Manzur Ahmed, the president of the Manufacturers Association of Nigeria (MAN), has enjoined Nigerians to have preference for Nigerian-manufactured products to enable the country’s local manufacturers employ more Nigerians and spread wealth in the country.
Ahmed noted that the more Nigerians consume made-in-Nigeria products, the more the country’s domestic manufacturers would grow and employ more Nigerians, create wages and circulate money in the economy.
According to him, “I will like to inform all Nigerians that these goods and services we produce are produced for their consumption. And the more they consume them, the more we will be able to produce and employ more Nigerians in their production as well as lift our people out of poverty. Producing what you consume and consuming what you produce is the best way to enrich your country, spread wealth among the people and alleviate poverty.”
Ahmed made this call at the opening of the 47th annual general meeting (AGM) of MAN with the theme: ‘Improving Value Chain in the Manufacturing Sector for Competitiveness, Growth and Job Creation’. It will also be the first AGM of the association to run for three consecutive days.
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He explained that the theme’s emphasis on improving the value chain was informed by the awareness that manufacturing cuts across many stages, starting from agriculture to semi-processed stage and final processing into finished and packaged usable goods.
He added: “It is important that at various stages of these value chains, there is enough capacity of support to integrate the various chains from the beginning to the end. Very often, the people who produce the initial goods do not make as much money as the people who process and package them. I always give the example of chocolate, which is made from cocoa
“What we have found is that at the end of the day, the total value of the product is such that the guy who converts cocoa into chocolate makes 90 percent or more of the total money while the man who grows the cocoa makes 10 or less percent. So, it is important for any country that really wants to improve its economy to ensure that every part of the value chain is maximised. This means that we have to use more of our local raw material as much as possible.”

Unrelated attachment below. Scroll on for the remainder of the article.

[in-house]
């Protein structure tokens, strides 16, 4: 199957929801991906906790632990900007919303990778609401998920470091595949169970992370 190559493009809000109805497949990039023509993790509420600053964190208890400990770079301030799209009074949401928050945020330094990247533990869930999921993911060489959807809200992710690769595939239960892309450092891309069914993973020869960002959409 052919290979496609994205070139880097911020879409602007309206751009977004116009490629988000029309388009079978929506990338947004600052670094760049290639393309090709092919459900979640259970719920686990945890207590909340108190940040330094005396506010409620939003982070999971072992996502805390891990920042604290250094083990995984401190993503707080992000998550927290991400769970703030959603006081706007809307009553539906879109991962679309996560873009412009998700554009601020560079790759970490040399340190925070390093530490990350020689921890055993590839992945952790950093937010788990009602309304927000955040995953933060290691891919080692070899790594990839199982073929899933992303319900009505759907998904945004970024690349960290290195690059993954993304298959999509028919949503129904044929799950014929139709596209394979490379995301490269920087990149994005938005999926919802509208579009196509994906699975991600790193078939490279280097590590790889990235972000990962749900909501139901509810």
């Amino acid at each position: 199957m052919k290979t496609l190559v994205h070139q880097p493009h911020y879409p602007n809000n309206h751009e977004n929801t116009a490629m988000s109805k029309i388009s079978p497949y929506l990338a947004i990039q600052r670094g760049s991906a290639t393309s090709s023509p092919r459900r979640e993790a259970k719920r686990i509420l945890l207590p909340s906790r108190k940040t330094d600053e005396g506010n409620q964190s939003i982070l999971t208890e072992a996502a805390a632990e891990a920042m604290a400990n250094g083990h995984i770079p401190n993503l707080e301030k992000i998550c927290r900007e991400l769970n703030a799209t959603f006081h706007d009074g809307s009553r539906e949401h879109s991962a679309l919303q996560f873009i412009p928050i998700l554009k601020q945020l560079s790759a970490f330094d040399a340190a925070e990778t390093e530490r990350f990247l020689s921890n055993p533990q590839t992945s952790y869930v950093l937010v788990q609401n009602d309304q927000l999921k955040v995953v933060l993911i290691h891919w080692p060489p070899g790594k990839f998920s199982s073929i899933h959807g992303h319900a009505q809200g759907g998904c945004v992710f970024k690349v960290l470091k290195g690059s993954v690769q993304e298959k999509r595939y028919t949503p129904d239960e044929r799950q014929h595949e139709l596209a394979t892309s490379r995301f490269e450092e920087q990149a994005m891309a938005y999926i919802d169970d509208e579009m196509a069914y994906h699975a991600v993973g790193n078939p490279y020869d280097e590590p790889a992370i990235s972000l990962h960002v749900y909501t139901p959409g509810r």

Ahmed also said the array of locally manufactured goods on display during the AGM should excite all Nigerians because they are mainly produced from locally sourced raw materials as an indication of Nigeria’s desire to show the world that its citizens are capable of producing what they consume.
The president of MAN said: “It is absolutely important for our economy and our teeming population to know that the bulk of the goods they consume are largely produced by the country’s local manufacturers from local raw materials. This is the desire of the manufacturing association. What makes a nation proud is its ability to produce goods and services for its citizens from its raw materials.”
Similarly, the Wakili of Adamawa, Hassan Adamu, who declared the trade exhibition open, said the first made-in-Nigeria exhibition was carried out in 1971.
Adamu warned that “no nation can grow and become great unless its people patronise their country’s products. There was a time in the 1970s when we glorify the consumption of Japanese products. But today, I will appeal to Nigerians that the only way to challenge and encourage local manufacturers to do more and better is by consuming what they produce. I urge you to buy what is made in Nigeria. Consume what is made in Nigeria and make Nigeria great again. There is no amount of support that is too much.”
On his own, Segun Ajayi-Kadiri, the Director-General of MAN, said the theme of this year’s AGM would enable the country to concentrate on its areas of comparative cost advantage by linking value chains to competitiveness.
According to him, “If you do not take the advantage of your value chains within your economy, you will not be able to compete in terms of price in the oncoming African Continental Free Trade Area’s agreement and take advantage of the 1.2 billion people market in Africa. So, if you are not competitive, you will not be able to sell your products outside the country. This is why we are using this AGM to signpost this as what the government and businesses should think and focus on going forward.”
Frontpage September 11, 2017